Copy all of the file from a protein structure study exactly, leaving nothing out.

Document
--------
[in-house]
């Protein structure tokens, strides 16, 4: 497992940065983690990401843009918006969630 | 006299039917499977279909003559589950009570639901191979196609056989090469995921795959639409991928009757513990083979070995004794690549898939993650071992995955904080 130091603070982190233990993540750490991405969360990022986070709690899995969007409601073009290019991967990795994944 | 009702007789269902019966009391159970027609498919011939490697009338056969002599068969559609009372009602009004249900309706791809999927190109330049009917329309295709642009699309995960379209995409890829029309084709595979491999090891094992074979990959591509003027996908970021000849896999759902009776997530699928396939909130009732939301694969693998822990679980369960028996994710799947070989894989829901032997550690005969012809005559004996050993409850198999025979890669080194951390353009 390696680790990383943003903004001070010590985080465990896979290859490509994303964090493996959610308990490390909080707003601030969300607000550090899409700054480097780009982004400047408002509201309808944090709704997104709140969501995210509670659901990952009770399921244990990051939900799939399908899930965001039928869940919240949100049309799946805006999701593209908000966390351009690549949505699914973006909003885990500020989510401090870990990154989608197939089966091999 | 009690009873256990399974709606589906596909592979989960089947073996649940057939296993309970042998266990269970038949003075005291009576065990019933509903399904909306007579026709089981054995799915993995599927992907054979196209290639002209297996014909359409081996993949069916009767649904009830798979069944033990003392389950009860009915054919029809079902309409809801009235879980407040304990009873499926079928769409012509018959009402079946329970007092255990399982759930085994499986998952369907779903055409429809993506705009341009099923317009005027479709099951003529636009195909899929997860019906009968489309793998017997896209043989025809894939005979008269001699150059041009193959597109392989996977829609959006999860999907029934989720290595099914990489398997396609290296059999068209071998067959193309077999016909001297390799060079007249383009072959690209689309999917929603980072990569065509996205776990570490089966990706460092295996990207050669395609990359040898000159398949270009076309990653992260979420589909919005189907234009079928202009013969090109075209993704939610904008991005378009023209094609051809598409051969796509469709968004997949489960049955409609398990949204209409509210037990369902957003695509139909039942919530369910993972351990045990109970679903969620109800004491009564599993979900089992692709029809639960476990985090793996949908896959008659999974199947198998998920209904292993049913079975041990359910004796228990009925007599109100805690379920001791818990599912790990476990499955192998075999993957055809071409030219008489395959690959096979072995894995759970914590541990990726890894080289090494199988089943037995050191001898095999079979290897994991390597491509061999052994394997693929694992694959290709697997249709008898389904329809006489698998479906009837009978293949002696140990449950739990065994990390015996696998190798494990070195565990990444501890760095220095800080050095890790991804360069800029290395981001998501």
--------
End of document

[in-house]
């Protein structure tokens, strides 16, 4: 497992940065983690990401843009918006969630 | 006299039917499977279909003559589950009570639901191979196609056989090469995921795959639409991928009757513990083979070995004794690549898939993650071992995955904080 130091603070982190233990993540750490991405969360990022986070709690899995969007409601073009290019991967990795994944 | 009702007789269902019966009391159970027609498919011939490697009338056969002599068969559609009372009602009004249900309706791809999927190109330049009917329309295709642009699309995960379209995409890829029309084709595979491999090891094992074979990959591509003027996908970021000849896999759902009776997530699928396939909130009732939301694969693998822990679980369960028996994710799947070989894989829901032997550690005969012809005559004996050993409850198999025979890669080194951390353009 390696680790990383943003903004001070010590985080465990896979290859490509994303964090493996959610308990490390909080707003601030969300607000550090899409700054480097780009982004400047408002509201309808944090709704997104709140969501995210509670659901990952009770399921244990990051939900799939399908899930965001039928869940919240949100049309799946805006999701593209908000966390351009690549949505699914973006909003885990500020989510401090870990990154989608197939089966091999 | 009690009873256990399974709606589906596909592979989960089947073996649940057939296993309970042998266990269970038949003075005291009576065990019933509903399904909306007579026709089981054995799915993995599927992907054979196209290639002209297996014909359409081996993949069916009767649904009830798979069944033990003392389950009860009915054919029809079902309409809801009235879980407040304990009873499926079928769409012509018959009402079946329970007092255990399982759930085994499986998952369907779903055409429809993506705009341009099923317009005027479709099951003529636009195909899929997860019906009968489309793998017997896209043989025809894939005979008269001699150059041009193959597109392989996977829609959006999860999907029934989720290595099914990489398997396609290296059999068209071998067959193309077999016909001297390799060079007249383009072959690209689309999917929603980072990569065509996205776990570490089966990706460092295996990207050669395609990359040898000159398949270009076309990653992260979420589909919005189907234009079928202009013969090109075209993704939610904008991005378009023209094609051809598409051969796509469709968004997949489960049955409609398990949204209409509210037990369902957003695509139909039942919530369910993972351990045990109970679903969620109800004491009564599993979900089992692709029809639960476990985090793996949908896959008659999974199947198998998920209904292993049913079975041990359910004796228990009925007599109100805690379920001791818990599912790990476990499955192998075999993957055809071409030219008489395959690959096979072995894995759970914590541990990726890894080289090494199988089943037995050191001898095999079979290897994991390597491509061999052994394997693929694992694959290709697997249709008898389904329809006489698998479906009837009978293949002696140990449950739990065994990390015996696998190798494990070195565990990444501890760095220095800080050095890790991804360069800029290395981001998501």